But it’s more complicated than that. Worms can increase emissions of one greenhouse gas while reducing emissions of the other. To work out the overall impact, scientists conducted experiments and found that earthworms increased the global warming potential of soils by 16 percent.
Of all the earthworms people have shuttled around the world, jumping worms have concerned scientists the most. They have the potential to remake the once wormless forests of North America.
Ecologists like Dobson fear that jumping worms pose an even greater threat than their European predecessors. Jumping worms appear to have many of the same effects, except that they grow larger and exist in dense colonies – sometimes numbering more than a hundred individuals per square meter of ground.
While European worms range throughout the upper four to six feet of soil, jumping worms stick to the top six inches or so, churning it relentlessly into loose sediment. The disturbed soil erodes easily, dries out quickly and generally makes poor habitat for many plants.
Dobson explained that worms act like a funnel, winnowing away the diversity of the forest. First, they take out the most sensitive native plants, leaving only hardy species. Then they prime the ground for invasive species.
Even more than their European relatives, jumping worms seem to reshape the forest from the ground up. “Every single thing that they do is transformative,” Dobson said.
North American hardwood forests used to have a thick blanket of slowly decomposing leaves deposited over the course of years, if not decades. That layer created a home for insects, amphibians, birds and native flowers.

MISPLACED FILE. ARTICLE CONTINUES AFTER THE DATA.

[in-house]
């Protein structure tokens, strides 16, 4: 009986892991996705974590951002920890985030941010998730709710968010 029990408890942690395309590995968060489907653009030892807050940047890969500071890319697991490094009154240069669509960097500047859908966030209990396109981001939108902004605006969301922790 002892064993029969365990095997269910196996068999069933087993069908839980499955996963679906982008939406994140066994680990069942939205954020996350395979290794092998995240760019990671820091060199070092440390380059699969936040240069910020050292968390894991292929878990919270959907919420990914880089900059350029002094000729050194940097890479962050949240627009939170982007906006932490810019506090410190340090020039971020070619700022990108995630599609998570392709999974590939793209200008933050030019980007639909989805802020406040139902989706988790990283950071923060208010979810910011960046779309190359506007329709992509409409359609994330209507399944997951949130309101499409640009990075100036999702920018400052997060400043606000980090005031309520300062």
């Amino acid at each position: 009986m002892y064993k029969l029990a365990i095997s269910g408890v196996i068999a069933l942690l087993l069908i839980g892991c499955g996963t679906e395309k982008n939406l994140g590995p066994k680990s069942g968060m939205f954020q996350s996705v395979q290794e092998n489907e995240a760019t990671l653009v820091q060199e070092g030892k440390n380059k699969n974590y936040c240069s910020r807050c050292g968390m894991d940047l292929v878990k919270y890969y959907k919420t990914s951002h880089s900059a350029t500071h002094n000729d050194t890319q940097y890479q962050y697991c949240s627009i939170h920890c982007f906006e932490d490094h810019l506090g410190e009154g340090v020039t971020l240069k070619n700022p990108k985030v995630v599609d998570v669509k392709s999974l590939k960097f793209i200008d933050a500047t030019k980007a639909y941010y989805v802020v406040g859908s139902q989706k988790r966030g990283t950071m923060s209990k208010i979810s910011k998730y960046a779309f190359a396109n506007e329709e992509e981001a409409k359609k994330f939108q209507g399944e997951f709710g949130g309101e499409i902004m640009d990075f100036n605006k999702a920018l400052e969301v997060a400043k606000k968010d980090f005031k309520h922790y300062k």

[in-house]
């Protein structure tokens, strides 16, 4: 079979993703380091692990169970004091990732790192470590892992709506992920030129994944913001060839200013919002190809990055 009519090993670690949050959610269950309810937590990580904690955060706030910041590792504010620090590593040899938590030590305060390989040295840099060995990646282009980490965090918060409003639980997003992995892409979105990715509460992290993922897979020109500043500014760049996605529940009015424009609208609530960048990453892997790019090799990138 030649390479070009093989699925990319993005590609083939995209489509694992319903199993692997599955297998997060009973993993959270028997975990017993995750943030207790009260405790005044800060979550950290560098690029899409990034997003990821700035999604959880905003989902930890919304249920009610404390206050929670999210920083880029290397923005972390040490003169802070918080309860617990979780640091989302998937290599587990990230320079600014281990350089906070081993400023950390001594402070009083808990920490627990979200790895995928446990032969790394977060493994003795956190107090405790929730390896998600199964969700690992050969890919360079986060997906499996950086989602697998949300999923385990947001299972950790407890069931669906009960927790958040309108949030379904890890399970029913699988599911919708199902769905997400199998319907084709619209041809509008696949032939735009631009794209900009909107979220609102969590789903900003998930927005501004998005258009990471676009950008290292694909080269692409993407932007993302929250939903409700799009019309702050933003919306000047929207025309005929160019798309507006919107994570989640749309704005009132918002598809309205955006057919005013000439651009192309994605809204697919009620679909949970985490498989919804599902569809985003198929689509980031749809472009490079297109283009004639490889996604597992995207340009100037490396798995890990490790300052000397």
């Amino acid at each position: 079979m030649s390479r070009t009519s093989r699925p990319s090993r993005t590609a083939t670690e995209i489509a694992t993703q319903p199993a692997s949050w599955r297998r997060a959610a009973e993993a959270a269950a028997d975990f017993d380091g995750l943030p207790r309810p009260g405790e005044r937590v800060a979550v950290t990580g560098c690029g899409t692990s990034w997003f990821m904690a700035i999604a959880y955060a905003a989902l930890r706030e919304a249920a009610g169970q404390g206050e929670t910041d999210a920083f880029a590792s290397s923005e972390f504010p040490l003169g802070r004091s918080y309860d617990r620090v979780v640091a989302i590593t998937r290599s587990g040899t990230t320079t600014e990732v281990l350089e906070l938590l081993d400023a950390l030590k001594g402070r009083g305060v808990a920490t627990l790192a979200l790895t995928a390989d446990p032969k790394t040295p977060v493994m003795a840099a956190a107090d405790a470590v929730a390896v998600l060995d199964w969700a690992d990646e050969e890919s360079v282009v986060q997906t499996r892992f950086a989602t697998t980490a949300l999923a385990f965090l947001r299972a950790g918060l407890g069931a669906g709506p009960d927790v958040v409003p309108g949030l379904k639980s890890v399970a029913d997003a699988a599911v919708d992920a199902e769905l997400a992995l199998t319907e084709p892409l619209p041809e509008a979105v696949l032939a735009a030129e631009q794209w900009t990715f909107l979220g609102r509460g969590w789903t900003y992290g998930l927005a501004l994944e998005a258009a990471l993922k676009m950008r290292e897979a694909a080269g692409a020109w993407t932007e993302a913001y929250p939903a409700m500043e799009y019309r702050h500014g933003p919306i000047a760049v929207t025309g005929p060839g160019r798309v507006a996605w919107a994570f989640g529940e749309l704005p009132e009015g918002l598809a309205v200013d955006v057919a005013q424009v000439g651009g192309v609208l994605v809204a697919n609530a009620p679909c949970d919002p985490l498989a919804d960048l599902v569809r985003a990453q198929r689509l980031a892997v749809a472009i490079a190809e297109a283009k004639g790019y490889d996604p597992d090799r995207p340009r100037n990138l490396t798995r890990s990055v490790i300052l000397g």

But worms showed up and devoured the litter within the space of a few years. All the nutrients that have been stored up over time are released in one giant burst. Without cover, the invertebrate population in the soil collapsed. With their food and shelter gone, salamanders suffered and nesting birds found themselves dangerously exposed. (Related: “Wormnado” – Hundreds of worms cluster into a tornado-like pattern on New Jersey sidewalk.)
Plants like trillium, lady’s slipper and Canada mayflower vanished, too. This might be because the worms disrupted the networks of symbiotic fungus that many native plants depend on, or because worms directly consumed the plants’ seeds.
It’s hard to grasp the dangers pose by earthworms if you’ve been raised to believe that earthworms are good.
“They seem so symbolic of a healthy ecosystem,” Dobson said.
Worms have a stellar reputation because of Charles Darwin. In addition to developing the theory of evolution, Darwin studied earthworms for 40 years at his home in England.
Darwin conducted all manner of earthworm experiments. He observed their reaction to the sound of the bassoon (none) and to the vibrations of a C note played on the piano (panic). He watched how they pulled leaves into their burrows. Darwin also measured how quickly worms covered up a large paving stone in his garden with their castings. He estimated that they could move at least 10 tons of soil per acre per year.
In 1881, shortly before his death, Darwin compiled his worm studies into a book, which became a best seller and gave the worms’ dingy public image a makeover. Gardeners now rejoice to find earthworms in their soil.